That natural, original, traditional, wild, are synonymous with goodness and pureness - B&B and National Trust
Less is more - focusing on little you can understand/profit more - minimalist and business aesthetics
Nature is here to serve and benefit man - farm style
They are all more or less equally true and untrue, misunderstanding and understanding, hypocritical and genuine, maybe there is some sense to be drawn from these notions as a whole, in relation to one another.
Can you explain the thinking behind the layout and design of the Lawson Park building?
The design for the building draws from all these styles and ideas, and juxtaposes the aesthetics in both building interiors and exteriors. The layout of the spaces draws from the heritage of the 'big house' and the 'Mains' farmhouse with the principle space establishing a great hall, a kind of semi public space, social interaction and mixing of landowners, site users and workers.
Architecturally the principle area of design is this great hall, utilising the big hay barn to create an open plan arrangement of working, leisure and study areas, with through-views and open, readable circulation leading to bedrooms and access to gardens and outdoors.
The intention is to give residents a 'front door' of their own, a direct response to he survey of artists all those years ago, an option of privacy. These live/work spaces connected to a generous social space designed for multiple use, social, work, public, research and discussion. This percentage of bedroom to social space must be unique in the Lake District where every building has been exploited to the maximum bed night delivery - a previous scheme for Lawson Park offered 20 bedrooms, whilst the scheme being implemented has 6!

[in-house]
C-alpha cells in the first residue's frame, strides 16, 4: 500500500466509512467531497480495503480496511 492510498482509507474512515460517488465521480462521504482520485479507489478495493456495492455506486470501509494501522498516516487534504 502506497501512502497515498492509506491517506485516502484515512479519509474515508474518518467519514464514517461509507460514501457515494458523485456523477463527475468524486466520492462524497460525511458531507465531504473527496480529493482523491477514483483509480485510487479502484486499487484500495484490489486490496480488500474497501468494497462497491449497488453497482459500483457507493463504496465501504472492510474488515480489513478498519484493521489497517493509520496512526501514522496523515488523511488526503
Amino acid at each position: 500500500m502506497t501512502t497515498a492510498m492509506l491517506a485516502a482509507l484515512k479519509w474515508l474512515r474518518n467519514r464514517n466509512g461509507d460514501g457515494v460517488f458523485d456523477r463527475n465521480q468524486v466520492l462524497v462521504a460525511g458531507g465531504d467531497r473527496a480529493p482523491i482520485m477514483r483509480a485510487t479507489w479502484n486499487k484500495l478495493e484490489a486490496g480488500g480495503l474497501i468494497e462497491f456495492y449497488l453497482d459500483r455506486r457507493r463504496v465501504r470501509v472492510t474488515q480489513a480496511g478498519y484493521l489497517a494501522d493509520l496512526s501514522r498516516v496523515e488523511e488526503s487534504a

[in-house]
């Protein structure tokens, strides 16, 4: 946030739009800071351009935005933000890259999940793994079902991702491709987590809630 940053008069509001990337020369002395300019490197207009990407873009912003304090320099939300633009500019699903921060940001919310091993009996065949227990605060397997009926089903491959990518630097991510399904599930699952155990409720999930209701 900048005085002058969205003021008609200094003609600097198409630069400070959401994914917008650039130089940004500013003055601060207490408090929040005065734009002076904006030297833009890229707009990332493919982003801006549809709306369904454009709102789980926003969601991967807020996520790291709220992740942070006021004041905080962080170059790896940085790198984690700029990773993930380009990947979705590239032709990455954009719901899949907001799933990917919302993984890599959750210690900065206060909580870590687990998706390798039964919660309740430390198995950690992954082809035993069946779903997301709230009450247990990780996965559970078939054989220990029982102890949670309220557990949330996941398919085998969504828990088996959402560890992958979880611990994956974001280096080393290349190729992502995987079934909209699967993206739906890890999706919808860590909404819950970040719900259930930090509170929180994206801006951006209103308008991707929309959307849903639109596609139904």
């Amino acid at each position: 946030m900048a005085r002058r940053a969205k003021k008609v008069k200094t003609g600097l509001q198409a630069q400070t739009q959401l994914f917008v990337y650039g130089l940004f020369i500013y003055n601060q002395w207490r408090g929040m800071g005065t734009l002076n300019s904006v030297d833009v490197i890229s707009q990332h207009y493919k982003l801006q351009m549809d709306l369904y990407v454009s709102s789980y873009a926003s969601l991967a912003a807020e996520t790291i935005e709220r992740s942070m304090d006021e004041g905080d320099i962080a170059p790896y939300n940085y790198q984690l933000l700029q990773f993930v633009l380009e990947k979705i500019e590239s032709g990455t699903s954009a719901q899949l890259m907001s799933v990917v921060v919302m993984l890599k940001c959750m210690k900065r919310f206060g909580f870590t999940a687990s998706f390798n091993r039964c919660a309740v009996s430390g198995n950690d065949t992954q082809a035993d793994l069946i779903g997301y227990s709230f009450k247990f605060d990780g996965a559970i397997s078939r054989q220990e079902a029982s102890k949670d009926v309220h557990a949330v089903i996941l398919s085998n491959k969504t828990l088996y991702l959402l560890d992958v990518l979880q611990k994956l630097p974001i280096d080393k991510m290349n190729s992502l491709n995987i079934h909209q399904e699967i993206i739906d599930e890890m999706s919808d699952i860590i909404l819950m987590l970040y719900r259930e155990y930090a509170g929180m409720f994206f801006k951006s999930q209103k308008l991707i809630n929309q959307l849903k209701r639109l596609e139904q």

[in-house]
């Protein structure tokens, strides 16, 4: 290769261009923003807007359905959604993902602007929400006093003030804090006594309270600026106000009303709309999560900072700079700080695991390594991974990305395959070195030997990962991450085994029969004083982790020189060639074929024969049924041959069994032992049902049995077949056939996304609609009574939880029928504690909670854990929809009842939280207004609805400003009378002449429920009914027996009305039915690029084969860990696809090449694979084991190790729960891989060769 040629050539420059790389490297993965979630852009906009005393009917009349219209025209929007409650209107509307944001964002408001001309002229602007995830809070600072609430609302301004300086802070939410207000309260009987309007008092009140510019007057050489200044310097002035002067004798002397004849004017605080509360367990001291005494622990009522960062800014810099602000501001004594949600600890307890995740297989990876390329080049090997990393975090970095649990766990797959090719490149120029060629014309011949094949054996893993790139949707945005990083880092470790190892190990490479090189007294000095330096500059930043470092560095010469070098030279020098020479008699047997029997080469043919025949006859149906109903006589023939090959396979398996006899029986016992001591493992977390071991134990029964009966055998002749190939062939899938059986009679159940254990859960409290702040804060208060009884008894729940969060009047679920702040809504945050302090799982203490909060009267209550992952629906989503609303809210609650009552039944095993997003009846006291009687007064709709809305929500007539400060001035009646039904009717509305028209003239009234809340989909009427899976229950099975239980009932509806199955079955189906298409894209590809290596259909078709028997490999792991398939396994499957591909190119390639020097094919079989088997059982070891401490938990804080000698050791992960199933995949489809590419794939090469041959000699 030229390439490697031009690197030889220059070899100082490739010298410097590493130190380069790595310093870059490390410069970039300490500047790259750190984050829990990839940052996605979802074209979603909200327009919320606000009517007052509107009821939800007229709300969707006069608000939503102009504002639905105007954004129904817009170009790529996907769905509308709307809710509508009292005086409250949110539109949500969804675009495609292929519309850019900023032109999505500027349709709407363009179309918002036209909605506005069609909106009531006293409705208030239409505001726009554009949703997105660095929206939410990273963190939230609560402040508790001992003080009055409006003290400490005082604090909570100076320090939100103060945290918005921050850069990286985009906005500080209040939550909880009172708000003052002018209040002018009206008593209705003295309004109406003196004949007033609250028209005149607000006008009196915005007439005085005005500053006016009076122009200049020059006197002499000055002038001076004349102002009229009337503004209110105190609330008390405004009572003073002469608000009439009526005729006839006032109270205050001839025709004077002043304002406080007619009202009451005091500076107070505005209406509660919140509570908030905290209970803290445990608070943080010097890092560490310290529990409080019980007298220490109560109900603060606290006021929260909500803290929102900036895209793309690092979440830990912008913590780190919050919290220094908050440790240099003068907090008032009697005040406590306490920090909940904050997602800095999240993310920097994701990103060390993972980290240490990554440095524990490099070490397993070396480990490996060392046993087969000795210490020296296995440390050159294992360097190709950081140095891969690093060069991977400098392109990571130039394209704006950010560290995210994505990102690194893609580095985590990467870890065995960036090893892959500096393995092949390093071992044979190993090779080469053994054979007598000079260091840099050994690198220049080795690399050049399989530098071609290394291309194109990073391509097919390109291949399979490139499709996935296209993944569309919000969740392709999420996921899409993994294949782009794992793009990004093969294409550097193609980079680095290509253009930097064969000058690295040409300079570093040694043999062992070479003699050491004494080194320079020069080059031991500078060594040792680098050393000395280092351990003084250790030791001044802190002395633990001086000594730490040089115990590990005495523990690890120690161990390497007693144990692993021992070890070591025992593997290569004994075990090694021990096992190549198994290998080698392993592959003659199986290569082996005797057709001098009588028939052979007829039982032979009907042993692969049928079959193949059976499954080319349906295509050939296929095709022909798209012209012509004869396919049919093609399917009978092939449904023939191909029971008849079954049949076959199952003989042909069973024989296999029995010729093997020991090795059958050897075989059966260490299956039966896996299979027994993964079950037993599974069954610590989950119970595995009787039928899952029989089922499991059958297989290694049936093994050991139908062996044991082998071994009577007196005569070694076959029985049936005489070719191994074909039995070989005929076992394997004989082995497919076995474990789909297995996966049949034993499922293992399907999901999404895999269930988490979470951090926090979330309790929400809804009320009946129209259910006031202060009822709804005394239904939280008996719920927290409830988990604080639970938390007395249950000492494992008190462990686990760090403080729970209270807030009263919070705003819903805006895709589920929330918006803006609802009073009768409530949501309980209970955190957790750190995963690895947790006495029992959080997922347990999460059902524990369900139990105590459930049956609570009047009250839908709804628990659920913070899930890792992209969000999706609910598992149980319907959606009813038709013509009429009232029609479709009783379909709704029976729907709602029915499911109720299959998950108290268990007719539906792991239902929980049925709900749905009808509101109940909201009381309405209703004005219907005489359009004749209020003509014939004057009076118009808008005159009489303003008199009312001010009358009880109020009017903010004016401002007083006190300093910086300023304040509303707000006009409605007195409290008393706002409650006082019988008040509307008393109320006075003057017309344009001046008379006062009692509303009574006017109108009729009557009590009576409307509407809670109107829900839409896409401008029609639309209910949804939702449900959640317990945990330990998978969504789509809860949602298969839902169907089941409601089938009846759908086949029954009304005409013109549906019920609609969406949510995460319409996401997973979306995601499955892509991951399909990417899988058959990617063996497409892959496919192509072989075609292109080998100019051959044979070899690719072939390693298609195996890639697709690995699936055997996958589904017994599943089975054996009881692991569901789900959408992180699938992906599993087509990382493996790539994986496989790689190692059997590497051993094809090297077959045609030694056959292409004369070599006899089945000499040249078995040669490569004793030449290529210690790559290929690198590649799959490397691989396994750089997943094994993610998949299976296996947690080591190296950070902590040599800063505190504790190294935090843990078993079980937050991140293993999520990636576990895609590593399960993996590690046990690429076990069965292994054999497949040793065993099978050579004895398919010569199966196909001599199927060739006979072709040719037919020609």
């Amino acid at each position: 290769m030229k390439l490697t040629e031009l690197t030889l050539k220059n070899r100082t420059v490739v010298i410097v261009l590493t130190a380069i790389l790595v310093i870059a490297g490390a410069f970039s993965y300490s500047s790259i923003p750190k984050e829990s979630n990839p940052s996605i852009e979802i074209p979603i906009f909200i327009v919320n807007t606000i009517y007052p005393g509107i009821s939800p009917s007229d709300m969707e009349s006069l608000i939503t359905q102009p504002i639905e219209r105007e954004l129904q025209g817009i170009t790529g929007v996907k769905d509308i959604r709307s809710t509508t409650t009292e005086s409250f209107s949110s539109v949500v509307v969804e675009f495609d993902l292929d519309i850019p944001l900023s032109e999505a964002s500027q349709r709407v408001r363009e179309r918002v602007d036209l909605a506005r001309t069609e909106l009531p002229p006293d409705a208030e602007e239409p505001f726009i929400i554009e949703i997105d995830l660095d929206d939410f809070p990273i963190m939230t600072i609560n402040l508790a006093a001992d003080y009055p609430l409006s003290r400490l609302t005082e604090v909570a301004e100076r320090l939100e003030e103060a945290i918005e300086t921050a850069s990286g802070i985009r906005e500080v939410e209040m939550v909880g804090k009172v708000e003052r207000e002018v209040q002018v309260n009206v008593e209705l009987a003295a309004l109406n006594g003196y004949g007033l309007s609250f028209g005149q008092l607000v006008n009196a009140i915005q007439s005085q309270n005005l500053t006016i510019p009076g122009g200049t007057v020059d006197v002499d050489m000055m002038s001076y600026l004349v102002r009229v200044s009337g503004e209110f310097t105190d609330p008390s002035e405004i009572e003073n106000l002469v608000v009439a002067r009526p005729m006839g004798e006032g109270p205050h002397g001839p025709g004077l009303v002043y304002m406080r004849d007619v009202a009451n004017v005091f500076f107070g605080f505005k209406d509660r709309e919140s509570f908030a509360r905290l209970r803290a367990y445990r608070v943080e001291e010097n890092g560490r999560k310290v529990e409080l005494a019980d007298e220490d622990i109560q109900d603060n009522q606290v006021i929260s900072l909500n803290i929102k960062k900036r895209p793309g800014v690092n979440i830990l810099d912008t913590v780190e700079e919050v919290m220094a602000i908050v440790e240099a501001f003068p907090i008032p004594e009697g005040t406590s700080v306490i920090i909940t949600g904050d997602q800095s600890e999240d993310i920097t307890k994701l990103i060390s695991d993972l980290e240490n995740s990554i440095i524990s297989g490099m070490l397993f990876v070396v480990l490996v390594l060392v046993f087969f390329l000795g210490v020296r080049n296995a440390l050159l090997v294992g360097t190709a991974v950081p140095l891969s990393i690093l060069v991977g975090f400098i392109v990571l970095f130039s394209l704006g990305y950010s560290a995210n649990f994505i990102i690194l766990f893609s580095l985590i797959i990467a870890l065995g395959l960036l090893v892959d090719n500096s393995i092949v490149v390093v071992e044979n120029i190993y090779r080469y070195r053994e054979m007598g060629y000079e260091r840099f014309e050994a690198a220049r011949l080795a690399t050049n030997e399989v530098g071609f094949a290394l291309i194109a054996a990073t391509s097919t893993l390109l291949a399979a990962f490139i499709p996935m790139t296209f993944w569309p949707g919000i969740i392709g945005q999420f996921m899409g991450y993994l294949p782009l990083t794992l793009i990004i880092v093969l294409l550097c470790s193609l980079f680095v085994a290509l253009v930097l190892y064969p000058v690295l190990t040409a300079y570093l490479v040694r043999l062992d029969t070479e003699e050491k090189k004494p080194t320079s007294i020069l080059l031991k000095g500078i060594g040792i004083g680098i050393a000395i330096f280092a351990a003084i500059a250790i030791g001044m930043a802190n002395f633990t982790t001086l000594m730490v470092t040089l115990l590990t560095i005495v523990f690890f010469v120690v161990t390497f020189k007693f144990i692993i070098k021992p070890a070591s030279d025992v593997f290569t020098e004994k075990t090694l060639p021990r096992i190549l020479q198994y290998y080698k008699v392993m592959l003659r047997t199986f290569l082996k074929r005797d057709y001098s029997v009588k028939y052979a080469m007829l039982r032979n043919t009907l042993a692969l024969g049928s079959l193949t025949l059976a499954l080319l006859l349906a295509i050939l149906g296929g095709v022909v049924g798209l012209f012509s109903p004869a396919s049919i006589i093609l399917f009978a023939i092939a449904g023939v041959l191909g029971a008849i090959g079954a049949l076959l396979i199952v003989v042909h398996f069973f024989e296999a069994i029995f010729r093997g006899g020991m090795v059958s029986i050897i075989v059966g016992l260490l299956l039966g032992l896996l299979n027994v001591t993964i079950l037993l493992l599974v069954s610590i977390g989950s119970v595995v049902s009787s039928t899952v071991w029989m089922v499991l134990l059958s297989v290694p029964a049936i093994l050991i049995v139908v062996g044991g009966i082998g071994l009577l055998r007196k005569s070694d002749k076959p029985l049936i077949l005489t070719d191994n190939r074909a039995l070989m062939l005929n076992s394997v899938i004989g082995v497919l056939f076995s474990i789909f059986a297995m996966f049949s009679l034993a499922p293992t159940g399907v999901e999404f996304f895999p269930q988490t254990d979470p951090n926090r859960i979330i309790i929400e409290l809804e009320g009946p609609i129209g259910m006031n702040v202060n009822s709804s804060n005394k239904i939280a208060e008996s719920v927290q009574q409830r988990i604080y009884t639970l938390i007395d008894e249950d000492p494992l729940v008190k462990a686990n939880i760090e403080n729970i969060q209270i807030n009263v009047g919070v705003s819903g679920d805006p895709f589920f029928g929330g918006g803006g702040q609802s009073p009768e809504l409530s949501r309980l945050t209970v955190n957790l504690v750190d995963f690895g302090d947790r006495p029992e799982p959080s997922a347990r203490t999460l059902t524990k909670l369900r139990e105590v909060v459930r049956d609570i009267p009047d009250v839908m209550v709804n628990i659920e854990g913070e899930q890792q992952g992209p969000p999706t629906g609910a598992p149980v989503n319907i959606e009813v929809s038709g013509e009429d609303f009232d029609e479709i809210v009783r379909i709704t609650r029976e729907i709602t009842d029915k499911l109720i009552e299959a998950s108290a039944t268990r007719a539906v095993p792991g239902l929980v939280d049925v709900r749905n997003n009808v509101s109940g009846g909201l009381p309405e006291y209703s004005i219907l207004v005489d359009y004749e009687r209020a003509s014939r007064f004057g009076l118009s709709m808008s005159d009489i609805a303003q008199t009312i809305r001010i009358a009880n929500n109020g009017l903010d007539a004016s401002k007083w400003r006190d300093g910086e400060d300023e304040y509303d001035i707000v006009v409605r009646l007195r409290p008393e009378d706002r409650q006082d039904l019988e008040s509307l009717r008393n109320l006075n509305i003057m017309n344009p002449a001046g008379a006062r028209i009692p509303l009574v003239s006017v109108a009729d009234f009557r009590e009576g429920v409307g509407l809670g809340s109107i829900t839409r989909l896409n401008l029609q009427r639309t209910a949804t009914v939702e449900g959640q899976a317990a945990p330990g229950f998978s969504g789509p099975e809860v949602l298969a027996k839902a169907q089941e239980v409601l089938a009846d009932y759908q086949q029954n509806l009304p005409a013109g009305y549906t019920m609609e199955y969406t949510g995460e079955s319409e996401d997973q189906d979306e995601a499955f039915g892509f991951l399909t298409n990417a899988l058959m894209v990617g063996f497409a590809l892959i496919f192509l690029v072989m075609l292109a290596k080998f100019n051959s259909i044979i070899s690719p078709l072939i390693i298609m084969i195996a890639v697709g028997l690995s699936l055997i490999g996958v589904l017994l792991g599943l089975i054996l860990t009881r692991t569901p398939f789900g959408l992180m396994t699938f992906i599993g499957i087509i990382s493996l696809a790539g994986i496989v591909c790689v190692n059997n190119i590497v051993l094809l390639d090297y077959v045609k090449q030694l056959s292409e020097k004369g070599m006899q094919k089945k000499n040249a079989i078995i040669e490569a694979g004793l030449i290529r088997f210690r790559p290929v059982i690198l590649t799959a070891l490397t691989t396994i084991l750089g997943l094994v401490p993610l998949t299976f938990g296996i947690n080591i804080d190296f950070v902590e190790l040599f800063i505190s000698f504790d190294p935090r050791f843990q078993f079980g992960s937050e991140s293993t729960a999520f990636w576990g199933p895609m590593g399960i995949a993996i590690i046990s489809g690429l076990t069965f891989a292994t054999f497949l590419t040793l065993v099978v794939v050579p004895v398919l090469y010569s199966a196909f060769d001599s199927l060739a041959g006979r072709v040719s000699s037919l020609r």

Connecting the building with the outside has also been a challenge with few existing openings and no further openings allowed - as the Lake District Planning Dept. officer said 'Why do they (artists) need to see out?'
The solution was to link the contents of the garden and the contents of the house through a common policy - the Collection's policy - in brief a series of rules that govern what is relevant to the site and its use, so these rules reflect and express much of what I have been talking about here.